Hernia symptoms often vary from patient to patient. The most common complaints are pain/discomfort and a bulge or swelling at the site of the hernia. The bulge may be persistent or may go away. It may get bigger over time.
If the hernia bulge does not flatten when you lie down, the contents of the hernia may be trapped. This is called "incarcerated hernia." This type of hernia can cause blockage of the intestines. If the intestines are tightly trapped, the blood supply to the gut can get blocked and the intestines can die (i.e. become gangrenous). This is called "strangulated hernia." These may be associated with symptoms of abdominal distention, nausea, vomiting, worsening pain and skin discoloration at the site of the hernia. If, while considering surgical hernia repair, you experience any of these symptoms, please seek urgent medical attention immediately.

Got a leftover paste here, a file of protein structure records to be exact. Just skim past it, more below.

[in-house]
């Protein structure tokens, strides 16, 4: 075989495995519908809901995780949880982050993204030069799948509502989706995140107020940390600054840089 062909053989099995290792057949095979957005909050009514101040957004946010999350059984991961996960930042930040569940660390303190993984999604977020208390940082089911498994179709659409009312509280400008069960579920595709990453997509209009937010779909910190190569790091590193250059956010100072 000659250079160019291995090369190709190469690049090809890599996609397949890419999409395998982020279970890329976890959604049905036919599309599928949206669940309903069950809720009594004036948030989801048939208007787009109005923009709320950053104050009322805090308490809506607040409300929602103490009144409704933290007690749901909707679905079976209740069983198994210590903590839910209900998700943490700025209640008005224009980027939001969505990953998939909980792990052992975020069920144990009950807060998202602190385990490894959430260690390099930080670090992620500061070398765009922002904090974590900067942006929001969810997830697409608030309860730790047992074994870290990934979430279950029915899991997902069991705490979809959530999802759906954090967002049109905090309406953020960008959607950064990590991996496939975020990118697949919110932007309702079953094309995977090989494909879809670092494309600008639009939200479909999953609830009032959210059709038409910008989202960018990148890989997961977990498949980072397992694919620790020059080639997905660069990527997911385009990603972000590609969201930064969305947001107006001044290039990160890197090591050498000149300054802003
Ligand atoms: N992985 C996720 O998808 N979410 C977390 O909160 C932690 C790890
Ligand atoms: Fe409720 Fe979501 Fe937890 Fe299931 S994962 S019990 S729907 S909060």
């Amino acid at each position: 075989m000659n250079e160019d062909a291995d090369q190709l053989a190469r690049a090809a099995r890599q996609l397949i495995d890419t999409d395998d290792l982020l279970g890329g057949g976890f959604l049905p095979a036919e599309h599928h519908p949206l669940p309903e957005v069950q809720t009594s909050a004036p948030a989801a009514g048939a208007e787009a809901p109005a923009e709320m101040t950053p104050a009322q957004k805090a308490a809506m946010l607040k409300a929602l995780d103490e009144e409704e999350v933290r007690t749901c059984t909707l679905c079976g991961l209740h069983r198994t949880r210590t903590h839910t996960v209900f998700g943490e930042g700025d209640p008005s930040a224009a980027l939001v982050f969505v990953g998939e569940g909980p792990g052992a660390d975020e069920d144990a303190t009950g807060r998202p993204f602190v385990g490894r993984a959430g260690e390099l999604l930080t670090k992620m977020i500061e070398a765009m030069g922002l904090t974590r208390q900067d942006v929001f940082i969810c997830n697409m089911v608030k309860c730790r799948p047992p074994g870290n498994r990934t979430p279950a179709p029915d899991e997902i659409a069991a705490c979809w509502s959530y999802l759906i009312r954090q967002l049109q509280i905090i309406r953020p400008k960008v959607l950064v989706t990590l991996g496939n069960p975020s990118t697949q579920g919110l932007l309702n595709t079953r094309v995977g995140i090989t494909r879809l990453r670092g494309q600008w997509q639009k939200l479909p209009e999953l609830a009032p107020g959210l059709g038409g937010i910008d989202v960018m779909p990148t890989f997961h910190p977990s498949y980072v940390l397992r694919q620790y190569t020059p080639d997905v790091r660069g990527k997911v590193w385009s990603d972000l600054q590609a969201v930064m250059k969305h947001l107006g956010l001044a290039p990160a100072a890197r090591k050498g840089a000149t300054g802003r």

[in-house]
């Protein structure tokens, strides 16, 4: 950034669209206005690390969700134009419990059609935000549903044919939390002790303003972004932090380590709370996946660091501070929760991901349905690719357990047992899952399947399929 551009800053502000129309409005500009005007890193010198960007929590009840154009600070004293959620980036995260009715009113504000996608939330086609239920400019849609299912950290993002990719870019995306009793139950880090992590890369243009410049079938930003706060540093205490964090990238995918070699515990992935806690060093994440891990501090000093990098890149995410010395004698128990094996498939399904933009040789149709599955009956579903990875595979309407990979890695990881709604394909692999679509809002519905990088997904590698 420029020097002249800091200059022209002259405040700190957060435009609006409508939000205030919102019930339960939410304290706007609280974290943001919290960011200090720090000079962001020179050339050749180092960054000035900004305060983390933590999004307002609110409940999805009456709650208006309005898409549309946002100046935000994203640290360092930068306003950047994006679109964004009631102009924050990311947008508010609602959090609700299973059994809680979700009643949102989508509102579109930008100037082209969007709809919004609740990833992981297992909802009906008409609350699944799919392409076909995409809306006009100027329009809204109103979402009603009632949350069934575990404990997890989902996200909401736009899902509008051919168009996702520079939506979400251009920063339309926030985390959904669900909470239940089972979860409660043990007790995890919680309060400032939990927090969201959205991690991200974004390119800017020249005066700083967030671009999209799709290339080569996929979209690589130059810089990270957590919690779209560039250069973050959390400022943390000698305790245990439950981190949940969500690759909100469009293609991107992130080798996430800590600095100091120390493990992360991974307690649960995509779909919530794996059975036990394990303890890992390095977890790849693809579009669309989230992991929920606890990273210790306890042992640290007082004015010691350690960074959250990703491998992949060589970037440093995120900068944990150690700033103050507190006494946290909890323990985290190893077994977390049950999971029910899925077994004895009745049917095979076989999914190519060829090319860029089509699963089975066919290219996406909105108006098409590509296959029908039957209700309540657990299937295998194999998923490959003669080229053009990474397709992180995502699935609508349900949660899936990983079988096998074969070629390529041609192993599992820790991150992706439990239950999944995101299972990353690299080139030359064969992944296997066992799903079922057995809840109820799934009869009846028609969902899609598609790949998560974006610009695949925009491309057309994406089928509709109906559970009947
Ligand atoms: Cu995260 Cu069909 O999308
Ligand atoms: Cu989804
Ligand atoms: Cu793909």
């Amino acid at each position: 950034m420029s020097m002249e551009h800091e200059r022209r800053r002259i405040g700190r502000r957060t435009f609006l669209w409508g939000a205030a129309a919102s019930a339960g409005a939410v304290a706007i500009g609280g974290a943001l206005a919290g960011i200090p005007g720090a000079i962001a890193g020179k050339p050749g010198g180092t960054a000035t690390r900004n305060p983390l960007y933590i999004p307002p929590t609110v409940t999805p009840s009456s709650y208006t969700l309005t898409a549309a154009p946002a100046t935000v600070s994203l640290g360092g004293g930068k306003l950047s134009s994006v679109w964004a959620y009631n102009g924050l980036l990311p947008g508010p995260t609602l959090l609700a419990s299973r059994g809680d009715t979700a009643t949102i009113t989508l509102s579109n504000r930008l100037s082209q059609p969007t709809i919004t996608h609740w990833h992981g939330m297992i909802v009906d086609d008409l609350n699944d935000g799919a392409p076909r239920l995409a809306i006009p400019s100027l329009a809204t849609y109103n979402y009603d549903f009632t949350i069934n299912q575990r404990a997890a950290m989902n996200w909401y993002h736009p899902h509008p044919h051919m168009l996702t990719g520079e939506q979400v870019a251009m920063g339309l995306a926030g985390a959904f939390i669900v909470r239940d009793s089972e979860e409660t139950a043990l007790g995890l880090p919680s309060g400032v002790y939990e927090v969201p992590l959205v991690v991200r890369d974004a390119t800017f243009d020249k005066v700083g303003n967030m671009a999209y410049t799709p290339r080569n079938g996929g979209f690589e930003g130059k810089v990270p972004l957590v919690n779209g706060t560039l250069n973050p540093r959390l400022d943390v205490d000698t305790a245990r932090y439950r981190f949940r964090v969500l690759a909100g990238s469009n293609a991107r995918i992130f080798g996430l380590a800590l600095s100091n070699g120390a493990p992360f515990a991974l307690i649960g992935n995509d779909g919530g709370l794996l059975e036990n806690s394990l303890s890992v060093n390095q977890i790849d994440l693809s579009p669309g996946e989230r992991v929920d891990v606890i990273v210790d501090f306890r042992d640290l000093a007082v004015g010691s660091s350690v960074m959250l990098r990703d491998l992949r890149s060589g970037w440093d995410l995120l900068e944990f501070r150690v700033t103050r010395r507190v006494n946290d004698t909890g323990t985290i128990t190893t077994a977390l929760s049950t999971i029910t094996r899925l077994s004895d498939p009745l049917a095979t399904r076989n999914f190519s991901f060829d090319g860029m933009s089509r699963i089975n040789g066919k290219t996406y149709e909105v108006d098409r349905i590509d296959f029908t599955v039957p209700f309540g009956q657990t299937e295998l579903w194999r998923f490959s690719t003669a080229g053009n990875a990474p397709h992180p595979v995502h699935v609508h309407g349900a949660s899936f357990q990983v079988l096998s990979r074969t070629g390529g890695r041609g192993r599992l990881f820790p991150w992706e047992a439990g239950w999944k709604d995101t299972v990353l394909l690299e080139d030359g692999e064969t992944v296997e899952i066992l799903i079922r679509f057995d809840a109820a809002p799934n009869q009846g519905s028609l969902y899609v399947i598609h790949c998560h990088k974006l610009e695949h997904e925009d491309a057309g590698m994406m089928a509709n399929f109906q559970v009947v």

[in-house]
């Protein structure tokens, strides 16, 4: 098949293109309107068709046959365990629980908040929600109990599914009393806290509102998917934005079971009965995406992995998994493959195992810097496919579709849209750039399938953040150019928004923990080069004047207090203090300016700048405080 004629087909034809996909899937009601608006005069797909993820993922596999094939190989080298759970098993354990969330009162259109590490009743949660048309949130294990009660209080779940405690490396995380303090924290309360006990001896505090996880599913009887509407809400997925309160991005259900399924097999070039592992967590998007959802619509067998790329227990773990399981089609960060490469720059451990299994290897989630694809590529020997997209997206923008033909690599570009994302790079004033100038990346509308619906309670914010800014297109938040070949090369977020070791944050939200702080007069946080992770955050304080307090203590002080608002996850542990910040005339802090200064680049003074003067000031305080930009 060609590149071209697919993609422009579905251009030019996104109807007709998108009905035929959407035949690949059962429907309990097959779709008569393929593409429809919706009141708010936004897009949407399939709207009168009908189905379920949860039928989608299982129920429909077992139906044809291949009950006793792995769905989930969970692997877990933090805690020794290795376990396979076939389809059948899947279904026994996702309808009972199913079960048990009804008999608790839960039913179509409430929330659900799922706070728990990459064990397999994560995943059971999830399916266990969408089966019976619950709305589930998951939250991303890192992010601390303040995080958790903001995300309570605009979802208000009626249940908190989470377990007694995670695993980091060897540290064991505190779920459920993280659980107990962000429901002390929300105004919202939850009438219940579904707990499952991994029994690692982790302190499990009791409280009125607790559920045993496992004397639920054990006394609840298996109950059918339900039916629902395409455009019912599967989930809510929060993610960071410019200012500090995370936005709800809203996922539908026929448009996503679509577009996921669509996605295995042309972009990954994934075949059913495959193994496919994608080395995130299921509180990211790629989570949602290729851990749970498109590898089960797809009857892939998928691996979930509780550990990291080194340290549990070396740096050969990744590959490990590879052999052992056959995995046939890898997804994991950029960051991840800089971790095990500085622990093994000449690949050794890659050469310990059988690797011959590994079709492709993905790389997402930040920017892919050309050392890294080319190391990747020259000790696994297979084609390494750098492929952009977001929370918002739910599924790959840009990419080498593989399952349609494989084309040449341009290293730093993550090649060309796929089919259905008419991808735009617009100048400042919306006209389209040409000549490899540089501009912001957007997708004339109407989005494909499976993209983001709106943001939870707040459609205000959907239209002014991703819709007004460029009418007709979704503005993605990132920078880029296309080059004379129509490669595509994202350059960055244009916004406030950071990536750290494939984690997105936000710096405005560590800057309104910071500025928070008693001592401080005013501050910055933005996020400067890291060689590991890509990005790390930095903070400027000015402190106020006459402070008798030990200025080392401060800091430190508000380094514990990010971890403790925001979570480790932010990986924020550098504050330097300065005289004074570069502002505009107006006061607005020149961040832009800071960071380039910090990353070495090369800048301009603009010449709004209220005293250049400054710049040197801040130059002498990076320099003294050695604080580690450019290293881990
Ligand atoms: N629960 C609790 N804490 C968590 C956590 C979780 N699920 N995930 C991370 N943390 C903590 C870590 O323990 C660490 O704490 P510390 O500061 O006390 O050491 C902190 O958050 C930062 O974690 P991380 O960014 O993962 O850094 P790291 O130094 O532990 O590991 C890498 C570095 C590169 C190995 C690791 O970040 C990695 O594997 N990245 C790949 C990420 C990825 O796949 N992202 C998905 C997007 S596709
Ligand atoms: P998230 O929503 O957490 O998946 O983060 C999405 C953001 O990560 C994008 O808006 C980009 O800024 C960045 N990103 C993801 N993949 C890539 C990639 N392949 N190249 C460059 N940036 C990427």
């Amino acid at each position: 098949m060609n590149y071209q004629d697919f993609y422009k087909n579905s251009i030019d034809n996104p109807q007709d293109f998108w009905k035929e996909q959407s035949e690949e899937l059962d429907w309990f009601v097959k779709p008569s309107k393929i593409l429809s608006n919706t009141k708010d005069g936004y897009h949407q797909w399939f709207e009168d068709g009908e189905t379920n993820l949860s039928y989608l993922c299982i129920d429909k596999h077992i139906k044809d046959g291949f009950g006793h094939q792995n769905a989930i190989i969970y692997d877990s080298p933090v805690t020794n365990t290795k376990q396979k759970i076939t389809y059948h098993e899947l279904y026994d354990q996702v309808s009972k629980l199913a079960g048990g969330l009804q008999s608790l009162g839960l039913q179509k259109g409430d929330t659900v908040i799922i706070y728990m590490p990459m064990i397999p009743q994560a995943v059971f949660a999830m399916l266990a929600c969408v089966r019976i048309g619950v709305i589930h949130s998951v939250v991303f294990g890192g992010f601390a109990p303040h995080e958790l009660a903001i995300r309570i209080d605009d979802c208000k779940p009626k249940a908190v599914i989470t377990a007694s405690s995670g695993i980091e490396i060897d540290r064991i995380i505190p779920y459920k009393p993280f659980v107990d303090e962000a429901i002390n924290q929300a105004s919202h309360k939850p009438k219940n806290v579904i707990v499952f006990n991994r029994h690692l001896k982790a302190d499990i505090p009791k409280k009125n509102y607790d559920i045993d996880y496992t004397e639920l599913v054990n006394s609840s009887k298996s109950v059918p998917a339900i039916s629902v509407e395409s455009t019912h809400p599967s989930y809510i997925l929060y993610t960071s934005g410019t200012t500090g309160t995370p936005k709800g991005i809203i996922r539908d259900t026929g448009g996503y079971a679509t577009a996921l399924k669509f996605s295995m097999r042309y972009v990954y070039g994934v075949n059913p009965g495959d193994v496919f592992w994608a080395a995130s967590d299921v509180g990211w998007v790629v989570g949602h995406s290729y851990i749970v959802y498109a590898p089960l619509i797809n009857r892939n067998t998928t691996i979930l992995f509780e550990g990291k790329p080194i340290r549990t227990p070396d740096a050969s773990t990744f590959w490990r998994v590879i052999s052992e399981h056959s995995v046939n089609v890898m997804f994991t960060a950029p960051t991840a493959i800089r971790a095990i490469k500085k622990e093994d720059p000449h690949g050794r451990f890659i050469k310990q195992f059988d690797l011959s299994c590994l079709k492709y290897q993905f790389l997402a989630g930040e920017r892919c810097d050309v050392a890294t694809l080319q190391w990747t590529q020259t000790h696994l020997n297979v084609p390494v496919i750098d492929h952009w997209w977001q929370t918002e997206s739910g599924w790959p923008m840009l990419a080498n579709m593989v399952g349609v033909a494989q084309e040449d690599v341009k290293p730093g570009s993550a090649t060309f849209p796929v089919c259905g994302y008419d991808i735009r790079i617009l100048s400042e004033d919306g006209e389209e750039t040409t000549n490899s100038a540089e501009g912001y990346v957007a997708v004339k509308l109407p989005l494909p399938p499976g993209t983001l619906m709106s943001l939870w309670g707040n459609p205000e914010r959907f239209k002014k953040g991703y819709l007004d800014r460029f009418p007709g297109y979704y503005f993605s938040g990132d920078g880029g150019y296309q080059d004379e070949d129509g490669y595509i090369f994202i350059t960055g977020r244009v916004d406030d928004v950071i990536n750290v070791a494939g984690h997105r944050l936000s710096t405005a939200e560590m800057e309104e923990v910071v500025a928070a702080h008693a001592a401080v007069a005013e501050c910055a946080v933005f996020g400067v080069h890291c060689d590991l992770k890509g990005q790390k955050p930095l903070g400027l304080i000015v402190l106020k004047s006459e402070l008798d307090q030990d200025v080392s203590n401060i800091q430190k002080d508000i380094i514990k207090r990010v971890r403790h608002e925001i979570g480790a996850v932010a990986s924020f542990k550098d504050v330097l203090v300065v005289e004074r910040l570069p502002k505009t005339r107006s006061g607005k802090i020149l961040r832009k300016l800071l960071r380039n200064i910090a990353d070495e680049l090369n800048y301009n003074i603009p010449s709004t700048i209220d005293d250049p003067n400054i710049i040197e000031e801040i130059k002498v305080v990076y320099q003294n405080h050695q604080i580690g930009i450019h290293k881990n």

Causes and Risk Factors for a Hernia
Although some hernias are present at birth, the majority develop later in life. Family history of hernias can predispose you to developing a hernia. In general, conditions that increase pressure within your abdomen contribute to formation of a hernia, including:
- History of heavy lifting
- Conditions that predispose you to chronic cough, such as smoking or asthma
- Straining during a bowel movement, such as caused by chronic constipation
- Straining to urinate, such as caused by prostate enlargement
- Fluid in the abdominal cavity